New Technologies Provide Opportunities for Remanufacturing

Technologies like 3D printing and automation prolong the life of products that consumers would typically throw out. When they need specific parts to repair their products—from power tools and coffeemakers to vacuums and smoke-detectors—they now reach out to companies, who can (courtesy of those tech improvements) remanufacture specific components. “Remanufacturing is a smart way to continue to advance without creating a lot of waste. The …

The Continued Quest for Pain-Free Microneedles

Produced through a process of 3D printing with polymers—altogether referred to as “4D printing” because of its core of programmable, shape-shifting material—rapidly developing microneedles may replace painful hypodermic needles in the next decade. Professor Howon Lee, who has lead the research from Rutgers University, has filed a patent on this new technology, which produces hollow needles that are barbed, much like the stinger of a …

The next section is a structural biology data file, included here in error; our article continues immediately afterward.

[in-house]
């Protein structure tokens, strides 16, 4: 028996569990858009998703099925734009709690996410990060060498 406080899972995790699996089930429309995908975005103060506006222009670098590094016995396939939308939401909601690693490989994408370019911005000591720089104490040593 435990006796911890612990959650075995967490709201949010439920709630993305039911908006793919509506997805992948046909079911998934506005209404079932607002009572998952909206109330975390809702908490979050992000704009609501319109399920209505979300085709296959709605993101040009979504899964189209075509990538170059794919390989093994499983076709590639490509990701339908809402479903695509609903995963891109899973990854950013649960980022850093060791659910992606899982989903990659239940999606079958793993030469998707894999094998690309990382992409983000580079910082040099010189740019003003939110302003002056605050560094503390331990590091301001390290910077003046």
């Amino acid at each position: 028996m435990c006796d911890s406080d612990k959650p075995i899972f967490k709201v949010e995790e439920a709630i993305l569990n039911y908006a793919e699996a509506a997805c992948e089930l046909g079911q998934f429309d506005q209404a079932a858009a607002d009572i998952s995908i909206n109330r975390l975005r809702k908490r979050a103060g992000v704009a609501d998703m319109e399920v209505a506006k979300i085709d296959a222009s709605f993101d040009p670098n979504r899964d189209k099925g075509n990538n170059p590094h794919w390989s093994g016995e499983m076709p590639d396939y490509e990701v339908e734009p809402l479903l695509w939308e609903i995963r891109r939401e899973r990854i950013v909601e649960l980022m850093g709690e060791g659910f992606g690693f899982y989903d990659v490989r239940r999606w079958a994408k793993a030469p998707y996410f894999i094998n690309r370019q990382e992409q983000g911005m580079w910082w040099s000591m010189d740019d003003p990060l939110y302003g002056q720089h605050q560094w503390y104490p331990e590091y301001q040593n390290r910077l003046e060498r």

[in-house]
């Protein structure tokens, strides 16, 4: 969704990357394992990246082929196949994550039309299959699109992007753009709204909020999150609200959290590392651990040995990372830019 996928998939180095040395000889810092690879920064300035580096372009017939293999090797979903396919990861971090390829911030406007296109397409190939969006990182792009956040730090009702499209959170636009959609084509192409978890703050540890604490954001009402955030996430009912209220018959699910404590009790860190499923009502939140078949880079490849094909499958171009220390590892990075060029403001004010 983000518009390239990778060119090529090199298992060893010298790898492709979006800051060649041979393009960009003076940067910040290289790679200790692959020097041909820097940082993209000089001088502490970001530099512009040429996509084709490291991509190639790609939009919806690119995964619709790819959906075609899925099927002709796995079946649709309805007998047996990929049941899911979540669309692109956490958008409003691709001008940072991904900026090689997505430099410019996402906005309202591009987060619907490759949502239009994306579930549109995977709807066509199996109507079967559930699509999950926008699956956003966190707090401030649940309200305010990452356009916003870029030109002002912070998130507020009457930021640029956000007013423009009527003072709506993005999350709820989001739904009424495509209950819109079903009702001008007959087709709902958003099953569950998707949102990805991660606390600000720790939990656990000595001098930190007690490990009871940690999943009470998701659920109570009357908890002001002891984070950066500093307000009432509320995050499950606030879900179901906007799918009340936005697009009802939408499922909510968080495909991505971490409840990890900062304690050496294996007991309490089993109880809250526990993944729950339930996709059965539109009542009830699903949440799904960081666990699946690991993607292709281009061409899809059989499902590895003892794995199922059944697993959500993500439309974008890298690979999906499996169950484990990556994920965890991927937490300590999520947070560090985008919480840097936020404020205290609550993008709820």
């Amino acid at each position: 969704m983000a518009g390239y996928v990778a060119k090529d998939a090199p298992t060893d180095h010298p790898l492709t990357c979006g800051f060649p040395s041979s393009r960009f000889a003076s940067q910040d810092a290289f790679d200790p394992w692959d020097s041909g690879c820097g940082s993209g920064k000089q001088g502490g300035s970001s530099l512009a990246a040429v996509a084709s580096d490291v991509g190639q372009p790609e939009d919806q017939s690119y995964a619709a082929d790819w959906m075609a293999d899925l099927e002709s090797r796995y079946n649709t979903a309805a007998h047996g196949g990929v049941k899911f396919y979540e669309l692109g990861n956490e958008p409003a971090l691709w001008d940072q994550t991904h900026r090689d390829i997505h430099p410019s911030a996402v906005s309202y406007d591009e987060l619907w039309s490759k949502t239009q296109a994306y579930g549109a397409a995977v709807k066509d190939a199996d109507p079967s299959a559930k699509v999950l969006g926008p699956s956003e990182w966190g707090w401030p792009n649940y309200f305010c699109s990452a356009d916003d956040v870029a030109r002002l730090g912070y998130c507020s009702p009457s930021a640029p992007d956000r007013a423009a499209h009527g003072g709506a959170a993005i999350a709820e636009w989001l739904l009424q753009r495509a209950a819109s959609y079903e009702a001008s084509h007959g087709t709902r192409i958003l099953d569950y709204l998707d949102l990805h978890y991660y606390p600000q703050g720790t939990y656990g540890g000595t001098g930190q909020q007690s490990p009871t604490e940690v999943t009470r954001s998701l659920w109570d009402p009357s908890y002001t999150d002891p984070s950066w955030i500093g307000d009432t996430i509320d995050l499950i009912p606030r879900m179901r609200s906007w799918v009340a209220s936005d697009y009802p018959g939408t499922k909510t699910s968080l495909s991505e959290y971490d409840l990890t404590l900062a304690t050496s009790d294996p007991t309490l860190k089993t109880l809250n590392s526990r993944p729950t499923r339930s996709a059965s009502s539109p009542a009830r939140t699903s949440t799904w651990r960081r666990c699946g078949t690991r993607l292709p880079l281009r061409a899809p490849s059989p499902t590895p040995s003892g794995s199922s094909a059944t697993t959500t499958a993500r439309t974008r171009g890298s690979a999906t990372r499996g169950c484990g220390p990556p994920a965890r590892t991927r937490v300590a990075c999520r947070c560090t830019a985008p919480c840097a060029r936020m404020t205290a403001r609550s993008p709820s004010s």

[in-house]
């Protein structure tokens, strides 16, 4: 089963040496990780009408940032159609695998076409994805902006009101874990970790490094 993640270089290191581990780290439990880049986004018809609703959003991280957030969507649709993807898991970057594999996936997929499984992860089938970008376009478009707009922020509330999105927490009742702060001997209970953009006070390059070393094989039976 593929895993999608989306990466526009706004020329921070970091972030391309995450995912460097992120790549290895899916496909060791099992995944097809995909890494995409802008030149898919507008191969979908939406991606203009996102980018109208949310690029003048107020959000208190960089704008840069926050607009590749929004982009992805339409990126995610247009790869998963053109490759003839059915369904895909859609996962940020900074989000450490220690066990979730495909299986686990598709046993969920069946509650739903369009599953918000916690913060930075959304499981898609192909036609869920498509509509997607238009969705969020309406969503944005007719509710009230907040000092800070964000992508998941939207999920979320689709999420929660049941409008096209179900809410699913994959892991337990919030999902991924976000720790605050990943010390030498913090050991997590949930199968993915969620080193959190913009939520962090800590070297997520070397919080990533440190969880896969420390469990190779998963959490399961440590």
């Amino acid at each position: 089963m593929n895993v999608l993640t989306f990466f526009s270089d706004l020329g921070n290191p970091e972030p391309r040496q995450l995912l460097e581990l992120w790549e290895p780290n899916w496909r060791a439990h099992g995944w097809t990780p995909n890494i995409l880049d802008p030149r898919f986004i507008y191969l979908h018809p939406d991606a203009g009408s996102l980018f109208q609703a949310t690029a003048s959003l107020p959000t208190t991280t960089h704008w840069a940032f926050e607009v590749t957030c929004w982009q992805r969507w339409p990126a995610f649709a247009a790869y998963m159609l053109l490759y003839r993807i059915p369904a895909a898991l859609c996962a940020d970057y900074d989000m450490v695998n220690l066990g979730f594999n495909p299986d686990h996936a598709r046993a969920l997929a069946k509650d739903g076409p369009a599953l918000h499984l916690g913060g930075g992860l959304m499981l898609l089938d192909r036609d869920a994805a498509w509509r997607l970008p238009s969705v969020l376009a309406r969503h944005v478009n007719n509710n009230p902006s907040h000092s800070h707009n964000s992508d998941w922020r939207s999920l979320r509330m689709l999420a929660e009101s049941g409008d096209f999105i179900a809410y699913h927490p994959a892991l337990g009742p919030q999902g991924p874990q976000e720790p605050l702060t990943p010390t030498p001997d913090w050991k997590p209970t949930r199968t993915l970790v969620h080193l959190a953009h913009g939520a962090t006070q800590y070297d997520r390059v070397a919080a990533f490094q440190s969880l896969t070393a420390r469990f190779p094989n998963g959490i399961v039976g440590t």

MIT Scientists’ “4D Materials” Shape-Shift into Human Face

Nicknamed “active origami,” and referred to as a shape-morphing system, an MIT-developed “4D material” begins flat but can blossom into something more complicated when its surrounding conditions change. Specifically, its 3D-printed lattice structure, which mimics mesh, expands through temperature variation and actually turns into the face of scientist Carl Friedrich Gauss. The visual was reverse engineered and Gauss was selected as the sculptural result to …